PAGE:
Mourinho has already loaned three players to another Championship manager, Aitor Karanka, who used to be his assistant. There would be very few complaints from Reading fans if he wished to do the same, if it means players as good as Bertrand don the hoops.

Reading born striker Dominic Solanke may start to see his name regularly appear in the tabloids linking him with a loan move to his home-town club.



He's never coached at Championship level

Clarke's whole coaching career has been in the Premier League. This, and the fact he's a British coach, means he will know all about the unpredictability of the Championship.

But watching it from afar is a lot different to actually coaching and managing a team at this level. How will Clarke adapt to having to deal with players with a lower ability than he's used to? It could be more of a culture shock than he's expecting.

The alarming dips in form at his last three clubs

If there is one consistency from Clarke's last three jobs, it is the worrying set of results that happened so soon after initially positive results. As mentioned, in his first season at Upton Park, West Ham finished 9th, with the brand of football being praised.

Gianfranco Zola, the manager, and Clarke, were rewarded for their good work with new contracts, with Clarke's new deal rumoured to make him the highest paid assistant manager in the Premier League. The second season though, was a near disaster, with West Ham only narrowly avoiding relegation. This led to the sacking of Zola and Clarke left soon after.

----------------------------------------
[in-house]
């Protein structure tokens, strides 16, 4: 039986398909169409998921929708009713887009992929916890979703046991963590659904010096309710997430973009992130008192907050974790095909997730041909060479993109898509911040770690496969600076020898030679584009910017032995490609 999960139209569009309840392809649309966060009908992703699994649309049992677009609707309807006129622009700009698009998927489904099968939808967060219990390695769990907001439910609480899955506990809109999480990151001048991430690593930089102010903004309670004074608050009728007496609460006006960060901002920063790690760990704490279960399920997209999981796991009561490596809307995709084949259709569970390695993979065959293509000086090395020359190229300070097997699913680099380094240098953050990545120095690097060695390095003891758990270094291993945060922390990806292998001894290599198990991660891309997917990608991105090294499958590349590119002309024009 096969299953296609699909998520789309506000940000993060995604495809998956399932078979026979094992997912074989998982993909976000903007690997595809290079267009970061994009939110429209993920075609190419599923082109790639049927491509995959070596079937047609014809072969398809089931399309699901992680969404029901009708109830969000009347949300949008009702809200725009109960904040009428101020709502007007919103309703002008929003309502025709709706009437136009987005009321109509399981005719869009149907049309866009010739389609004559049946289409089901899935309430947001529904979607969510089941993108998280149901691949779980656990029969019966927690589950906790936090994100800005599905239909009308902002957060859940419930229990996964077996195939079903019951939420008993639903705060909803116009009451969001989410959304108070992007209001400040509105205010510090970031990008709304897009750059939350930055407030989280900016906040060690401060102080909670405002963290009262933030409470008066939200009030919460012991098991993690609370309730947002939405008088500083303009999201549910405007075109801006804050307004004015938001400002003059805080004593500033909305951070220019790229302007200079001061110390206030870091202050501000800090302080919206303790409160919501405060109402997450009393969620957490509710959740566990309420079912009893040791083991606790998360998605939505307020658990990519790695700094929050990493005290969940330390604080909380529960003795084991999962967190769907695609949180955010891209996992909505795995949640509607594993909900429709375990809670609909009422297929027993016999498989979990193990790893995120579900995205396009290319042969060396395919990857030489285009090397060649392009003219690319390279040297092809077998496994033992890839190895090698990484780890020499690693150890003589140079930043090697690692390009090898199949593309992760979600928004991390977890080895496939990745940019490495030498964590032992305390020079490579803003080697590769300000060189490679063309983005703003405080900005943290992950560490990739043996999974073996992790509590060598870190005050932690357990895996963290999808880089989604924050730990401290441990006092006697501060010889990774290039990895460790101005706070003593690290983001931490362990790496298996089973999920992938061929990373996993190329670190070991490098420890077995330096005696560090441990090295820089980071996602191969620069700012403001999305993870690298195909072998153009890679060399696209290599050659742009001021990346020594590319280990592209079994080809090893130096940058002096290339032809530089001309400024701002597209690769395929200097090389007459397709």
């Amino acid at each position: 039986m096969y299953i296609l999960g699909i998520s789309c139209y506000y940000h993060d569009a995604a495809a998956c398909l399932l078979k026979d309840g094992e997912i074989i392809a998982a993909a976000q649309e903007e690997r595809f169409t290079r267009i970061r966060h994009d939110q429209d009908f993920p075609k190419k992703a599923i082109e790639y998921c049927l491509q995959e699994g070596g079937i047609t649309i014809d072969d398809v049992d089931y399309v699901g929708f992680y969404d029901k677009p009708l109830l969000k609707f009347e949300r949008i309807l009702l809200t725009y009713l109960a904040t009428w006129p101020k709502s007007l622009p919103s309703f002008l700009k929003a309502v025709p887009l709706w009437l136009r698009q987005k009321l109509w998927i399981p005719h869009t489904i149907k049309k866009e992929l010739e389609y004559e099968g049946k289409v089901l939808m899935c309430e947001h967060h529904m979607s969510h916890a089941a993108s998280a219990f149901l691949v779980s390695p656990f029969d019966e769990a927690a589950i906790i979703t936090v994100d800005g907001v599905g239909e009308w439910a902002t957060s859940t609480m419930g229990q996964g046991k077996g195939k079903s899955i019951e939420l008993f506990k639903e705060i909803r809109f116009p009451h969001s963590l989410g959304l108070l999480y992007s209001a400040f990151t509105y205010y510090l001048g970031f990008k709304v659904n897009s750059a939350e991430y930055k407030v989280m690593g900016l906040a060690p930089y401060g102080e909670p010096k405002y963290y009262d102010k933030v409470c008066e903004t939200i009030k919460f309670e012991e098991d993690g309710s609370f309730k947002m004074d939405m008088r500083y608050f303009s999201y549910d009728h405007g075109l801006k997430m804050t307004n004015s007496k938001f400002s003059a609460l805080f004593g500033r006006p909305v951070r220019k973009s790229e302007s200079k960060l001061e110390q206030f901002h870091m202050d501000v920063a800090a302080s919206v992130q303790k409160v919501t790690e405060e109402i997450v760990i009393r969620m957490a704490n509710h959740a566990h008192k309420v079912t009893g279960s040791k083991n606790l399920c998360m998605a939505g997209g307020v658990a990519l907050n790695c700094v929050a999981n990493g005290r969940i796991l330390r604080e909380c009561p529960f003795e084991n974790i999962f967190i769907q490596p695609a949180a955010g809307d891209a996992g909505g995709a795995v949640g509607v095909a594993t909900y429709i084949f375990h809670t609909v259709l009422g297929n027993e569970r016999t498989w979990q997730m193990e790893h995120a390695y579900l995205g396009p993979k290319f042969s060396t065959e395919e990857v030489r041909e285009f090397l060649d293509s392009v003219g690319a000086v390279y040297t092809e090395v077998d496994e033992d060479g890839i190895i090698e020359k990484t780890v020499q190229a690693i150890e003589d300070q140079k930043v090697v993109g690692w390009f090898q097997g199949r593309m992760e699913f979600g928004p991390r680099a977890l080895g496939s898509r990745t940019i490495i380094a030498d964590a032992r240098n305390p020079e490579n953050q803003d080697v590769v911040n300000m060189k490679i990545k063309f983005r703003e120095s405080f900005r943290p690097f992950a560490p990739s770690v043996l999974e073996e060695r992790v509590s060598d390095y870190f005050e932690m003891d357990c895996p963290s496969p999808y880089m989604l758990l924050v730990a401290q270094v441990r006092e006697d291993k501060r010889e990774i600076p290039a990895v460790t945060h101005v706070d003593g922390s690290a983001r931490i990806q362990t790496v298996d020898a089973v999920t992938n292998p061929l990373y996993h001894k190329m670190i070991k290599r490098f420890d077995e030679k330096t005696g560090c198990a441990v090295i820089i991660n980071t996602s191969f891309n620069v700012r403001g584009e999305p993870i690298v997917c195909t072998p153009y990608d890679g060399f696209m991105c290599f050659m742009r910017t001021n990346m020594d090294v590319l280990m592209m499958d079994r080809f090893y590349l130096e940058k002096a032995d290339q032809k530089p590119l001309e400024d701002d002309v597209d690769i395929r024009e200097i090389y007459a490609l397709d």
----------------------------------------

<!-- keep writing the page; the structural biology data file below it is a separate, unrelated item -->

A similar dip happened when Clarke was at Liverpool. The Anfield team only conceded 30 goals in the first 35 Premier League games Clarke was at the club. In the next 17 games, Liverpool conceded 26 times during a bad run of form that saw the Reds only pick up 22 points from a possible 51. Again Clarke's manager, Kenny Dalglish, lost his job, and the Scot soon followed him out of the door.

By now you are more than likely to be aware of the bad run of form which cost Clarke his first managerial job at West Brom. Just seven wins in 34 games in 2013 saw the sometimes trigger happy Jeremy Peace sack Clarke. The 51 year old though has already said that he feels he was harshly sacked by Albion.

At the moment Reading fans won't be too concerned by these dips in form, and they will be long forgotten if he turns this season around. But any poor form after early good results may see these previous bad runs being mentioned again.

Has sacking Adkins and appointing Clarke pushed Reading over the FFP limit?

Earlier this month Nicky Hammond suggested that it was very tight whether the club would pass the Football League's Financial Fair Play test for this season. In regards to the January transfer window, the director of football said, "to go and spend significant money this coming January will potentially take us beyond where we need to be in terms of financial fair play and therefore in the future it may leave us open to a transfer embargo or a potential fine."

Sacking Nigel Adkins, Andy Crosby and Dean Wilkins, and then appointing Steve Clarke, and possibly Clarke's own staff, will not come cheap. In fact it's likely to be the significant money that Hammond warned about.

So where does this leave the club regarding FFP? Certainly Reading were going nowhere under Adkins, but the change in management may have come at expense of being able to make changes in playing personnel, and even the potential for a transfer embargo or a potential fine next season.